Thrifting a skirt into a dress.

Sometime last year I was having a rummage round in a charity shop and come across a skirt that was so full and long with gorgeous material. I had to have it with a view to up-cycle it. 

 It sat in my wardrobe doing nothing for a while but just before christmas, I took it out and started to examine it. Upon closer inspection it was more interesting than I first thought, the material seemed to have been cut on the bias although I believe only partially (go figure! :/) as the skirt draped beautifully on one side but was rather average on the other. Then I noticed that the stitching wasn't too straight and curiously I wondered what size it might be, only to find the was no label or tags. This could only mean one thing, it's hand made! 
I was quite excited by this. I assume that who ever made the skirt made a lot of their own clothes as it was difficult material to stitch for a novice and she had used french seams too. There was also two panels towards the back of the skirt to complete the bias cut or at least I think that what it was.
 The size and length of the skirt was another point, I would assume the lady too have been around 5ft10-6ft (yep pretty tall)  with a big build, so she more than likely found it difficult to find clothes that fit and made her own.

Material wise the skirt looks to be either Chiffon or Georgette with a ombre effect. The lining on the skirt is quite interesting. It was awfully stretchy, creased badly, and so painfully thin, you could almost spit through it.  When viewed more closely I could almost make out a sort of print on the lining, but one that looked more like a logo?? The sort of print you would see on Hessian sacks contain coffee beans or some other south american product. Interesting choice Huh!! 

So story over, I bundled together a pattern, mostly from my pleates complete project, but I shortened the pattern, added a waist band and used a circle skirt from another pattern I'd drafted a while back. 

The original skirt lining was such a nightmare, stretching and distorting that I only cut the dress skirts lining out of it. I used left over black material as underlining for the bodice of the dress and stitched the chiffon material onto it.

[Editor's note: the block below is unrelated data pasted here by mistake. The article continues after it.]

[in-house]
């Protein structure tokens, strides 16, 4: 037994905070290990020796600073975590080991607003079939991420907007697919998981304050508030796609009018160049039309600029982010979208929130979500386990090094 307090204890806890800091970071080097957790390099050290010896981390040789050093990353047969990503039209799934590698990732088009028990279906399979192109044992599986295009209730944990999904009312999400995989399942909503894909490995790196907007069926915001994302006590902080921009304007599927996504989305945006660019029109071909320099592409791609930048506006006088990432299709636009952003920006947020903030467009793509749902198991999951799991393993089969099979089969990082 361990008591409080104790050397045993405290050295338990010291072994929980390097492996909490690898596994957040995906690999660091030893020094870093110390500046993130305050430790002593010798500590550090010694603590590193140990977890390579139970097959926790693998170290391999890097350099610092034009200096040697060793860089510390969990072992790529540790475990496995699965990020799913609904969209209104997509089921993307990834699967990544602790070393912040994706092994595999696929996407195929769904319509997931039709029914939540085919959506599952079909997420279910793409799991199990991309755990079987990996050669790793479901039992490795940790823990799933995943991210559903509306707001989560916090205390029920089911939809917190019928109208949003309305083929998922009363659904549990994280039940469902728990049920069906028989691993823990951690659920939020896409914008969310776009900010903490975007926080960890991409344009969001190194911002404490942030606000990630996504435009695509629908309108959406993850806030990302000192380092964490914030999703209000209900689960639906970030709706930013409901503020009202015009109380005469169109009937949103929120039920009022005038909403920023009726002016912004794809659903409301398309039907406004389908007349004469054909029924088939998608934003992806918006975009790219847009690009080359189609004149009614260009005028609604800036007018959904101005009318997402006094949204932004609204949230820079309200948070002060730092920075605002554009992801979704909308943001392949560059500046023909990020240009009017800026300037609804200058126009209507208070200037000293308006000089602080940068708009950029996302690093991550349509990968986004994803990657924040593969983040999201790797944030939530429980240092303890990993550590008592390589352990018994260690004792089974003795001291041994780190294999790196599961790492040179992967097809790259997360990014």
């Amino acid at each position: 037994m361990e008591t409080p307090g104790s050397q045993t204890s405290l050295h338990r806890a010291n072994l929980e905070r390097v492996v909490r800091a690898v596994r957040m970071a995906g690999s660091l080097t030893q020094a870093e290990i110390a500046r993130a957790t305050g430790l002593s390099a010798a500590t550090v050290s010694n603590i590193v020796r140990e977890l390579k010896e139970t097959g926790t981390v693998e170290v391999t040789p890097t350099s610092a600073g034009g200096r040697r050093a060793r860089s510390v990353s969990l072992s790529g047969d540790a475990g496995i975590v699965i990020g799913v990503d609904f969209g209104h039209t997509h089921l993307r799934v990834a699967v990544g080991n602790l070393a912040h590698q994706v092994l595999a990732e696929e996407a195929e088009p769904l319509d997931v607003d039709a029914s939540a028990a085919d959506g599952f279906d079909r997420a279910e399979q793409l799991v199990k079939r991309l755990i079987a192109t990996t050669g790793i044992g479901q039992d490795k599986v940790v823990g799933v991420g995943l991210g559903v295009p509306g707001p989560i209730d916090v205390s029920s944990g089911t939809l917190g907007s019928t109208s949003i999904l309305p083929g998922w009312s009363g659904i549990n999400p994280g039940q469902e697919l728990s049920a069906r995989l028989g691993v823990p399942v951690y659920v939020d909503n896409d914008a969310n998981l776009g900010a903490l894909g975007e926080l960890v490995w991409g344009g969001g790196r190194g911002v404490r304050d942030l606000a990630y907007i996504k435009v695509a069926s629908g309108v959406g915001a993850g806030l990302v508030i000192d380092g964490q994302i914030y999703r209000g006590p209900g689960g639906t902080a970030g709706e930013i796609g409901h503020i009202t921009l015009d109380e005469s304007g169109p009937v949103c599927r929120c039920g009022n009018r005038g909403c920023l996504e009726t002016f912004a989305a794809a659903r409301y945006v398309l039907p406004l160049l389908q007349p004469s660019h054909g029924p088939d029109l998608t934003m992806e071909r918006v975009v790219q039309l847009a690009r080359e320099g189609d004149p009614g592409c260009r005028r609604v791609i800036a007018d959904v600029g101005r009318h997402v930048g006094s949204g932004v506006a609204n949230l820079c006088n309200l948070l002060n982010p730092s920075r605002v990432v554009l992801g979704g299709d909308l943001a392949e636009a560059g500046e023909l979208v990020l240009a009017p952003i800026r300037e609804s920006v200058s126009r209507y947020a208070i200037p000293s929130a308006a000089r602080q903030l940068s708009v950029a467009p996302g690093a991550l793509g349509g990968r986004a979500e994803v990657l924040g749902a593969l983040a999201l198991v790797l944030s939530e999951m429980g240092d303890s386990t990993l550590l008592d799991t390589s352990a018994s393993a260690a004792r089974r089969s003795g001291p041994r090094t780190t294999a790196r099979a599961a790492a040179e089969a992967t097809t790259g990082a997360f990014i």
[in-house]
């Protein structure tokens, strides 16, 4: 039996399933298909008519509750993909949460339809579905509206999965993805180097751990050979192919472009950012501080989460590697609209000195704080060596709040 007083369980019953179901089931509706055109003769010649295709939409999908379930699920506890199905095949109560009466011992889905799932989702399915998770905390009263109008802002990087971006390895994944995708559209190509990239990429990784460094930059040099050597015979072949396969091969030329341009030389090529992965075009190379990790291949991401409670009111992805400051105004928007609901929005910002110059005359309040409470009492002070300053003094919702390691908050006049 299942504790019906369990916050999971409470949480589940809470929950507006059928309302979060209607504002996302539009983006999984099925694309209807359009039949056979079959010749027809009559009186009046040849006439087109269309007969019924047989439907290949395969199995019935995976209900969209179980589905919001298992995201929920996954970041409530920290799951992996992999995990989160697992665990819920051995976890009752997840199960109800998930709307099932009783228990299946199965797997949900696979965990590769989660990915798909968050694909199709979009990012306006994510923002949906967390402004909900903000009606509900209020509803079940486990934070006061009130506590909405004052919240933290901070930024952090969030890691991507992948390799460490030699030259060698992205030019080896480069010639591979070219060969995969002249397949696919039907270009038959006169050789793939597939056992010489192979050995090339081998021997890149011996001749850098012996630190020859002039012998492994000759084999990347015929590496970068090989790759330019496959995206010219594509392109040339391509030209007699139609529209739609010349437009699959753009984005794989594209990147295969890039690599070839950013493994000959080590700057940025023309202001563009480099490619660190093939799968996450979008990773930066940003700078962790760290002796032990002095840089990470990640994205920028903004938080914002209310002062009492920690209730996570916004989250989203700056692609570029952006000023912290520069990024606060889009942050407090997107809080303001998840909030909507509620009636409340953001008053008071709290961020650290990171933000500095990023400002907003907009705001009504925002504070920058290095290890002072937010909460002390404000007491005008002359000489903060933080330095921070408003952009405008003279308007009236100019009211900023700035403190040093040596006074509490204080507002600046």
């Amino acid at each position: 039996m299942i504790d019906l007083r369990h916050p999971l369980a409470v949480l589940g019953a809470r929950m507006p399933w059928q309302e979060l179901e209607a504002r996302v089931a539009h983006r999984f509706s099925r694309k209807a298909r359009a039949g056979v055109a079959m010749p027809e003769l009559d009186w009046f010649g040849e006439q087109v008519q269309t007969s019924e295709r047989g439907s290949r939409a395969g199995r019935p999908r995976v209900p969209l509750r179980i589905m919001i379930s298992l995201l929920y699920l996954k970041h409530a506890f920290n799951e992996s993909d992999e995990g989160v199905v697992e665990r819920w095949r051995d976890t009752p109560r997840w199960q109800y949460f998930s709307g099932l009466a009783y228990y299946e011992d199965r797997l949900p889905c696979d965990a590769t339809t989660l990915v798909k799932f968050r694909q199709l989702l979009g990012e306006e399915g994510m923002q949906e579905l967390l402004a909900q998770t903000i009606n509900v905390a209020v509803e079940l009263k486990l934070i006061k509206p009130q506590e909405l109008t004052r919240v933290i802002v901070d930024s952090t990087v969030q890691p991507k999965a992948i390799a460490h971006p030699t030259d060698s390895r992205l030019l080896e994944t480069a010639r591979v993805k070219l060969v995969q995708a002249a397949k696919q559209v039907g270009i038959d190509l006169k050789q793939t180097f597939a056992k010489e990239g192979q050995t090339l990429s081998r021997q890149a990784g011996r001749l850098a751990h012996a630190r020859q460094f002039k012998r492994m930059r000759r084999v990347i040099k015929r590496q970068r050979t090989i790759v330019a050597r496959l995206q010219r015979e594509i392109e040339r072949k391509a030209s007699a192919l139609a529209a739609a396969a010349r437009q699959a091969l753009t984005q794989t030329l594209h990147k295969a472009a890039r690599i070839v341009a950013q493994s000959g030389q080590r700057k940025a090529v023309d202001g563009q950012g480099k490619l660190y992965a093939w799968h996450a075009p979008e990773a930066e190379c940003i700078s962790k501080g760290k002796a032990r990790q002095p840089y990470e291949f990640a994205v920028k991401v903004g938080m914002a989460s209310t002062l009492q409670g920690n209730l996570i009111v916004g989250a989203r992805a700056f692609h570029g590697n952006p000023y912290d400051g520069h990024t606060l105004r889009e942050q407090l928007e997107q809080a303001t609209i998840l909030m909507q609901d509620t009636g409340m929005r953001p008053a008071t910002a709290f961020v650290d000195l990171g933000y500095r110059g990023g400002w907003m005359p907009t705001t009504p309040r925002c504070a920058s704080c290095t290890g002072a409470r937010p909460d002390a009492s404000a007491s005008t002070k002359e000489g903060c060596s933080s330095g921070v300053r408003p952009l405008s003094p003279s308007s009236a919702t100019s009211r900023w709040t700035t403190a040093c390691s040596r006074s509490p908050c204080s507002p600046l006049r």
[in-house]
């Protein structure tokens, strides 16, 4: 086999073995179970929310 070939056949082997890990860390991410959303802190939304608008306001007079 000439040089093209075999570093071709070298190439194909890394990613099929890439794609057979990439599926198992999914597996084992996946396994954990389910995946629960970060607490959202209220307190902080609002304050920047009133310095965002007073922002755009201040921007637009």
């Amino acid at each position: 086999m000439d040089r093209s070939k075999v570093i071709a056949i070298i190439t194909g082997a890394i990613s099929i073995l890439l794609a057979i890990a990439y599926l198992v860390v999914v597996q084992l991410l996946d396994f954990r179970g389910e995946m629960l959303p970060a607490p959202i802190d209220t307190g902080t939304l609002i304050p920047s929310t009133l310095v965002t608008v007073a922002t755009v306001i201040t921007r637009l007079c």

I have to admit that I was surprised how well this dress turned out. The down side is that although the waist band fits lovely the bodice was too big, but I wanted this dress to work so bad I unpicked the lining and added elastic to the top of the dress, but this didn't work so I took it back out.

The construction of the underlining was all in panels (princess seams) so I took all of the seams in, around 0.5cm each. This did the trick although it meant regathering the main fabric to fit.

(it's a bit difficult to see on on this picture. Gnarled lining from too much un-picking) 

I'm glad I persevered and got there with the zip but the disappointment was that if this had turned out well it would of gone on my stock list of things to sell on etsy. Looking back it's a good that the lining is gnarled as I've decided I'm not happy with the original skirt lining either, and the bodice could do with boning if I am honest, but I do like this dress, I love the colours and the way the skirt hangs, so I've put it to one side for now and am going to tackle it properly in a few weeks, re-lining it completely and adding boning and then just maybe it will go to my etsy list.

A little note on upcycling:
I quite enjoyed transforming one garment into another, it was quite satisfying knowing that I was effectively re-cycling and has opened my mind to looking out for clothes that can be transformed or have bulk material that can be used to make other things. It is also something I would consider selling on etsy as long as it's in line with the type of clothes that I would  want to sell on etsy.


  1. ahh, there's nothing sweeter than transforming one garment into another. Especially when the fabric involved would have cost you an arm. I upcycled a skirt for my friends wedding last year, and I loved it. Your dress looks lovely, and I love the colours.

    1. thanks Dibs! There was heck of a lot of material with this skirt, I dread to think how much it would of cost, certainly not what I paid hehe!! I've even got some left over, maybe a matching scarf wouldn't be a bad idea lol!

  2. Pretty good job and a sustainable way of recycling existing garments. I also liked your observations about the previous skirt's owner. It read like a sort of "tale" and we, the readers, are taken in it.

    1. Normally I don't think too much about clothes previous owners, just the skirt was so long and big that it got me thinking. It's certainly made me think of observing second hand clothing with more thought and maybe I'll be able to unearth some more 'tales'.


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